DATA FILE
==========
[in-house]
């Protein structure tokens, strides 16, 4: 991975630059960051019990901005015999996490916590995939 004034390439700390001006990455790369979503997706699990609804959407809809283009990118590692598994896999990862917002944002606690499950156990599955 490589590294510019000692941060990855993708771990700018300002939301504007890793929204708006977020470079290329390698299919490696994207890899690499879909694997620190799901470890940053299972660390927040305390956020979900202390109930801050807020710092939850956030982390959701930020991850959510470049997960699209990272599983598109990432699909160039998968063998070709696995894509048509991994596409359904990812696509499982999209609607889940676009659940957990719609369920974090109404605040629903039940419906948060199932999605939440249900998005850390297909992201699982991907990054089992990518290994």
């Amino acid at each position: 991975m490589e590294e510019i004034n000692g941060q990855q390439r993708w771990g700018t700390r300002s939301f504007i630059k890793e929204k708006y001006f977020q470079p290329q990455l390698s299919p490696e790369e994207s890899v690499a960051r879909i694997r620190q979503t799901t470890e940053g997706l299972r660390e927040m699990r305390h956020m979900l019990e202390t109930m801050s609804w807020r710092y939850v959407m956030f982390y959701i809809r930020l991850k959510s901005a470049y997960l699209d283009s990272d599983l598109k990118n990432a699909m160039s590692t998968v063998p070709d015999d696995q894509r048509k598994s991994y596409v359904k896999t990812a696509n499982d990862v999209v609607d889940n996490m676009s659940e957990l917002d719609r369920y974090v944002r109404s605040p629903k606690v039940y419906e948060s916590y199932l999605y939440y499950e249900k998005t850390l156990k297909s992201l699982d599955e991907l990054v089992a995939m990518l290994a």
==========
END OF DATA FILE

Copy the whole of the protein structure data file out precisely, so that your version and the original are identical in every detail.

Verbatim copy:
[in-house]
């Protein structure tokens, strides 16, 4: 991975630059960051019990901005015999996490916590995939 004034390439700390001006990455790369979503997706699990609804959407809809283009990118590692598994896999990862917002944002606690499950156990599955 490589590294510019000692941060990855993708771990700018300002939301504007890793929204708006977020470079290329390698299919490696994207890899690499879909694997620190799901470890940053299972660390927040305390956020979900202390109930801050807020710092939850956030982390959701930020991850959510470049997960699209990272599983598109990432699909160039998968063998070709696995894509048509991994596409359904990812696509499982999209609607889940676009659940957990719609369920974090109404605040629903039940419906948060199932999605939440249900998005850390297909992201699982991907990054089992990518290994």
């Amino acid at each position: 991975m490589e590294e510019i004034n000692g941060q990855q390439r993708w771990g700018t700390r300002s939301f504007i630059k890793e929204k708006y001006f977020q470079p290329q990455l390698s299919p490696e790369e994207s890899v690499a960051r879909i694997r620190q979503t799901t470890e940053g997706l299972r660390e927040m699990r305390h956020m979900l019990e202390t109930m801050s609804w807020r710092y939850v959407m956030f982390y959701i809809r930020l991850k959510s901005a470049y997960l699209d283009s990272d599983l598109k990118n990432a699909m160039s590692t998968v063998p070709d015999d696995q894509r048509k598994s991994y596409v359904k896999t990812a696509n499982d990862v999209v609607d889940n996490m676009s659940e957990l917002d719609r369920y974090v944002r109404s605040p629903k606690v039940y419906e948060s916590y199932l999605y939440y499950e249900k998005t850390l156990k297909s992201l699982d599955e991907l990054v089992a995939m990518l290994a």